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    The animal kingdom – No’ach

    Noah ArkWhen the new era began after the flood, God told No’ach and his family, “Be fruitful and multiply and replenish the earth, and the fear of you and the dread of you shall be upon every beast of the earth…” (Gen. 9:1-2).

    What this passage reiterates is that though the animal kingdom must be treated with respect and compassion, man is a higher species.

    The point had already been established at the time of Creation, when man was granted “dominion over the fish of the sea and over the fowl of the air and over every living thing that creeps upon the earth” (Gen. 1:26-28).

    This avoids two extremes which are both found in the modern world.

    The one is the view of Pius IX who would not allow an SPCA in Rome and said it was “a theological error to believe that man has any duty towards animals”.

    The other is the approach of some animal liberationists who insist on animal rights whilst not always defending human rights; they “sacrifice men but kiss calves” (Hosea 13:2).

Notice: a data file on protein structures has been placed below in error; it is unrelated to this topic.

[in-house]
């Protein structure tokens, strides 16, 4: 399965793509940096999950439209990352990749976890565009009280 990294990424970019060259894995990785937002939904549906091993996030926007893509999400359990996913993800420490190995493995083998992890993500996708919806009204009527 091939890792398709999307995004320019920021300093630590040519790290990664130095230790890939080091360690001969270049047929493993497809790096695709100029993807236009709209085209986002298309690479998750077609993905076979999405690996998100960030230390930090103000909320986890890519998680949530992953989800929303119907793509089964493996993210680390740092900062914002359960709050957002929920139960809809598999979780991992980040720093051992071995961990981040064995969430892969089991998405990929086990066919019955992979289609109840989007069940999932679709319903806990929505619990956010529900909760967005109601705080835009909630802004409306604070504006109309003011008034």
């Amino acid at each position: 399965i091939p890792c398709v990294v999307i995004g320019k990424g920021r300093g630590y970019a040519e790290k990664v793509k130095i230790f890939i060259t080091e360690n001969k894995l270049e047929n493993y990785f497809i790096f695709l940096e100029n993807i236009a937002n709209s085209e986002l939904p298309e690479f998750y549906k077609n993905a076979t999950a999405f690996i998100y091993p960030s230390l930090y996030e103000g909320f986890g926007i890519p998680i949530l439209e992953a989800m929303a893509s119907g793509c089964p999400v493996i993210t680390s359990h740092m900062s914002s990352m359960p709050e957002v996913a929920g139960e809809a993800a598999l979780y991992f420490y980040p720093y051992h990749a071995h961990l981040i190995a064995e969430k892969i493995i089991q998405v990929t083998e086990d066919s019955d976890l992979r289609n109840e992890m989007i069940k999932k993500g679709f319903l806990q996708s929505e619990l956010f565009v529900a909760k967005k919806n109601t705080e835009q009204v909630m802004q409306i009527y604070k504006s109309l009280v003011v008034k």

Judaism neither idolises animals nor abhors them. It teaches that whilst all are part of God’s creation, man is a higher species with soul, conscience and reason and entitled to use the animal and plant kingdoms in his service.

    Animals may be used for man’s benefit, but their use must be limited and controlled, for the animal’s benefit.

    Animals must not be used or treated roughly. They must be respected and indeed Jewish teaching insists that we feed our animals before we feed ourselves. And if animal experimentation is carried out for the benefit of human medical science, there must be controls and a sense of conscience.

    We would tend to agree with Albert Schweitzer, who said, “Those who experiment with operations or the use of drugs upon animals, or inoculate them with diseases, so as to be able to help mankind with the results gained, must never quiet any misgivings they feel with the general reflection that their gruesome proceedings aim at a valuable result.

    “They must first have considered in each individual case whether there is a real necessity to force upon any animal this sacrifice for the sake of mankind, and they must take the most careful pains to ensure that the pain inflicted is made as small as possible.”

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